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  1. 1

    Population, projections, and policy: a cautionary perspective.

    Stycos JM

    Madison, Wisconsin, Midwest Universities Consortium for International Activities, Environmental and Natural Resources Policy and Training Project [EPAT/MUCIA], 1994 Jun. [4], 15 p. (Working Paper No. 12)

    Population-related policy-makers should pay attention to the weaknesses in the data bases used to project population. Country variations, particularly in developing countries, are reflected in data deficiencies in birth and death registration and migration. Variations may be affected by higher rates of marriage, declines in sexually transmitted diseases, or reduced breast-feeding practices. The reliance on a single projection may appear easier, but alternative plans may be necessary as an appropriate response to the lack of certainty in projections. The medium estimate may be best used as a target for family planning or development, but plans must proceed for development of employment, services, infrastructure, and environmental quality due to population increases. Demographers should be wary of labels such as "most likely." Disseminating agencies should invest in data quality improvements, institutionalize surveys and alternate focuses, and develop more complex models. The UN's population projections show 31 countries that had constant fertility between 1960 and 1990, but reduced medium projections in population with reduced fertility of three to four children per woman over the next 30 years. How this is possible with no statistical evidence of decline makes the projection questionable. Declines in world population stagnated during the 1980s due to limited declines in fertility in India and China and the end to new fertility declines in other countries. Age structure has contributed to high birth rates, which offers the most hope for fertility change in the future. The medium UN projection for 2100 is rather optimistic if it assumes Chinese fertility will be below replacement level early in the century. Even the chief of the UN Population Division has considered that the high variant projections are more plausible than the medium variants. The US Census Bureau's projections may be considered high but are really reasonable middle projections. The UN and the World Bank revise projections every two years. Inherent in UN projections is the fallacious assumption that an orderly process will prevail without war, famine, or new epidemics.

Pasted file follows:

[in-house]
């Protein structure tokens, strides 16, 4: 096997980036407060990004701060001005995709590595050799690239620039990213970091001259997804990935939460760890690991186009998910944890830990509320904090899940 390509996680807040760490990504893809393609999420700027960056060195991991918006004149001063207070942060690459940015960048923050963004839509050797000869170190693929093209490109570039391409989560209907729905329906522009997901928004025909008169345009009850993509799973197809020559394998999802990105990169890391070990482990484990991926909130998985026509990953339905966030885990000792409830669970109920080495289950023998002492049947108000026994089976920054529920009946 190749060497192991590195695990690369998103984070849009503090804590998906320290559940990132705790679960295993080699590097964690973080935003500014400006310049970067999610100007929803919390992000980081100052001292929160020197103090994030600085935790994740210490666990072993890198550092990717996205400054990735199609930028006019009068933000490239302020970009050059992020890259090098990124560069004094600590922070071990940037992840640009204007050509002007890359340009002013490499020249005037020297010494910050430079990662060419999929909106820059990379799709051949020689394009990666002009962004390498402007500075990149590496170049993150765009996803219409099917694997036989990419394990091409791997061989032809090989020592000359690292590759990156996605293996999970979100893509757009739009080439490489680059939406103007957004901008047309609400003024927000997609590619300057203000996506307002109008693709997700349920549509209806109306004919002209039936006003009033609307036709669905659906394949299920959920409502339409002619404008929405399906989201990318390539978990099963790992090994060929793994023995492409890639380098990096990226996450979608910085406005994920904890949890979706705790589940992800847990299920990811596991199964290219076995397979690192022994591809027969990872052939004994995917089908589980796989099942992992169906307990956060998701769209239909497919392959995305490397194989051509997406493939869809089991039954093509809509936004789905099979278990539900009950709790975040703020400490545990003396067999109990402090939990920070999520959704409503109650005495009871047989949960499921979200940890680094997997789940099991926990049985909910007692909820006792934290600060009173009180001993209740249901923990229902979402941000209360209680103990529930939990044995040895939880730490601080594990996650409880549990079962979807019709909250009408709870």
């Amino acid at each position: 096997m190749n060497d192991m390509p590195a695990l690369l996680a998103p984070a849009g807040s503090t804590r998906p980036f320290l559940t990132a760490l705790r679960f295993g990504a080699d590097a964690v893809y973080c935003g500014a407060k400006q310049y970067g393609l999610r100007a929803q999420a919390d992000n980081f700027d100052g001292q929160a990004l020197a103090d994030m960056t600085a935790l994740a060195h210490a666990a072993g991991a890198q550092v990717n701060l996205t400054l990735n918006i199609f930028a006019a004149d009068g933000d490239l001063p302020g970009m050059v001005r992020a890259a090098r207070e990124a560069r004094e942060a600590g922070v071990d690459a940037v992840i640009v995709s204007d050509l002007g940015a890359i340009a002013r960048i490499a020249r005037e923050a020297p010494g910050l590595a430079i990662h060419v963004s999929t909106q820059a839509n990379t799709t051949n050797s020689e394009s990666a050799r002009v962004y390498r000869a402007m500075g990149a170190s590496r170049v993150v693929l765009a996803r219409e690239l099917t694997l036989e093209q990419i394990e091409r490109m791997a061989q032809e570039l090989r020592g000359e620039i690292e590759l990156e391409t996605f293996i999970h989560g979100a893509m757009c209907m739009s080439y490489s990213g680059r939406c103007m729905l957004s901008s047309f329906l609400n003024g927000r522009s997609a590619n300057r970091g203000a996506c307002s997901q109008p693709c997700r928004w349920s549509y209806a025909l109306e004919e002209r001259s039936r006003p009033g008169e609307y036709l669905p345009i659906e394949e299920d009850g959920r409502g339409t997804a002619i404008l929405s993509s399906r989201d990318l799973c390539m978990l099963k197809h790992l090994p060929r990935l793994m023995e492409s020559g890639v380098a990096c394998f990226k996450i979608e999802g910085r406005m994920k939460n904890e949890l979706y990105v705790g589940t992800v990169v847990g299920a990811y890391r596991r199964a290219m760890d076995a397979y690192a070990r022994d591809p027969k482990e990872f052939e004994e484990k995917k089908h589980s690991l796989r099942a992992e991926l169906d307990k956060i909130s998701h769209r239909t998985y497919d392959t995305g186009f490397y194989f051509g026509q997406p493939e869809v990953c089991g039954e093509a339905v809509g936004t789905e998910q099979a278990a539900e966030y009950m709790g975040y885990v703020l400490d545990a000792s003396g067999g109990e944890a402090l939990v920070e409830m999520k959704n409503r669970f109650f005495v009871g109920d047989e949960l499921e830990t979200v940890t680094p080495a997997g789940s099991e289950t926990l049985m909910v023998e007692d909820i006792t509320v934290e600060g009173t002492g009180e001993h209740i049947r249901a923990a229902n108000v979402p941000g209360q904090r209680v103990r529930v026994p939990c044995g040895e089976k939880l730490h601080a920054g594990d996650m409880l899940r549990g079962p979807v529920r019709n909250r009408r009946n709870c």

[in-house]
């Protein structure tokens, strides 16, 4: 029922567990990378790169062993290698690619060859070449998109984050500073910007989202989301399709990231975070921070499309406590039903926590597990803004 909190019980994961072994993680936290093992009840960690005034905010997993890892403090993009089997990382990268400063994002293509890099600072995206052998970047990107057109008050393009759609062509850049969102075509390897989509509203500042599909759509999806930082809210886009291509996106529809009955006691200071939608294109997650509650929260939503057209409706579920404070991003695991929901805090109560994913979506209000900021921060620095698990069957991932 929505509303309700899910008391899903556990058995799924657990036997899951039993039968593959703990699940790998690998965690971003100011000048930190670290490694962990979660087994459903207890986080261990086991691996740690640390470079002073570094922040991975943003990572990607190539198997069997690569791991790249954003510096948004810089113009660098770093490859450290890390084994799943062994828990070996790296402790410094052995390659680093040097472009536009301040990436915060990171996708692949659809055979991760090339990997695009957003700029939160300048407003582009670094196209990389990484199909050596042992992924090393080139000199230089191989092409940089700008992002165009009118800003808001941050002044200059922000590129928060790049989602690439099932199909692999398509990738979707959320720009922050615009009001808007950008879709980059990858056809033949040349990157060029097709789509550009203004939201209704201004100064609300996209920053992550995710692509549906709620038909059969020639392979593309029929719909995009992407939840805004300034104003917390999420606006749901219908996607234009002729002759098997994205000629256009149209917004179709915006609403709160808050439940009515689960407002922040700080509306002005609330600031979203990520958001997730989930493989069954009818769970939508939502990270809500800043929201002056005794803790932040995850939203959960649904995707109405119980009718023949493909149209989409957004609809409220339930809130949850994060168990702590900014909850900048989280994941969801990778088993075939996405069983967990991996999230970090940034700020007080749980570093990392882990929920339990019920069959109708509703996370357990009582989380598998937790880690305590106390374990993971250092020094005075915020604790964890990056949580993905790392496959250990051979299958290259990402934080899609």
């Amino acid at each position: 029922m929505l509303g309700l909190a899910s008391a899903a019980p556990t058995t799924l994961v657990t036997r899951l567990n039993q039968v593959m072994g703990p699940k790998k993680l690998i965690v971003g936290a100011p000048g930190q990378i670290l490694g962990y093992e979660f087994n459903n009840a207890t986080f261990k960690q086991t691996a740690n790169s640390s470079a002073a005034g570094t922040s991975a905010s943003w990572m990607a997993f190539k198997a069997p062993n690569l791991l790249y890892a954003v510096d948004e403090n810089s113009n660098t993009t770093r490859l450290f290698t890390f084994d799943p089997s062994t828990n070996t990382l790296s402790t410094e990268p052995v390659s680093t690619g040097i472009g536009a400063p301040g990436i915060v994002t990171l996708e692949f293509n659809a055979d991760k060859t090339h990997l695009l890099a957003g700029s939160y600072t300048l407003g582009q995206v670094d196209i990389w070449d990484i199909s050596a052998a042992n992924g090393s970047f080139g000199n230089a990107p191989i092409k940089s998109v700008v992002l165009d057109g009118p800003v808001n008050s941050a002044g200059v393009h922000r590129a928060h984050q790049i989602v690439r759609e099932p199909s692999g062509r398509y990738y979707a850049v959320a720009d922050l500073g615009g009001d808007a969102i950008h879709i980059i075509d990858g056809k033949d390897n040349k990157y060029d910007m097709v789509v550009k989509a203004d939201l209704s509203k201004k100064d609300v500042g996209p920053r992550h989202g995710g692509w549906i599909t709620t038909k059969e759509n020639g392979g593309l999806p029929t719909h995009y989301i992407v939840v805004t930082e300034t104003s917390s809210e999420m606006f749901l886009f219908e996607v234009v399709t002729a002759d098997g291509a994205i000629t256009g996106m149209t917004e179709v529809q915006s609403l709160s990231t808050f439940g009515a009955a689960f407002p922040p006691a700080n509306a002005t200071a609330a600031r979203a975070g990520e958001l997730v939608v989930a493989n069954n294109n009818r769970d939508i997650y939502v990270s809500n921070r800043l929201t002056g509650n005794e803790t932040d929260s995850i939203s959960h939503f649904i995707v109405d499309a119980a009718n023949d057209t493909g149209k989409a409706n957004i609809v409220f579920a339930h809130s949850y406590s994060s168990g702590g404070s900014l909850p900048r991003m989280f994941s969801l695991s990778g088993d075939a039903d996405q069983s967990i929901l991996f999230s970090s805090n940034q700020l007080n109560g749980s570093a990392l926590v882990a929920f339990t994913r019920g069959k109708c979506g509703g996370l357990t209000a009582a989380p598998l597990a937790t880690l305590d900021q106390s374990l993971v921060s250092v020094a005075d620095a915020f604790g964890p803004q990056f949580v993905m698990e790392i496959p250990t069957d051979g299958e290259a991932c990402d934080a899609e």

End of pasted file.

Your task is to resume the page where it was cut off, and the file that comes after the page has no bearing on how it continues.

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  2. 2

    World population projections, 1987-88 edition. Short- and long-term estimates.

    Zachariah KC; Vu MT

    Baltimore, Maryland/London, England, Johns Hopkins University Press, 1988. lvi, 439 p.

    This is the tenth in a series of population projections prepared by the World Bank and the third to be published separately. The introduction summarizes the methodology and assumptions and also "presents a brief history of the Bank's projections, delineates the sources of the principal data used, compares the Bank's estimates with those of the United Nations and other organizations, and provides summary demographic information on the new country groupings (by World Bank operational region and department) created by the recent reorganization of the Bank." The projections are given by age group and sex for five-year intervals up to the year 2030 for countries and regions. (EXCERPT)
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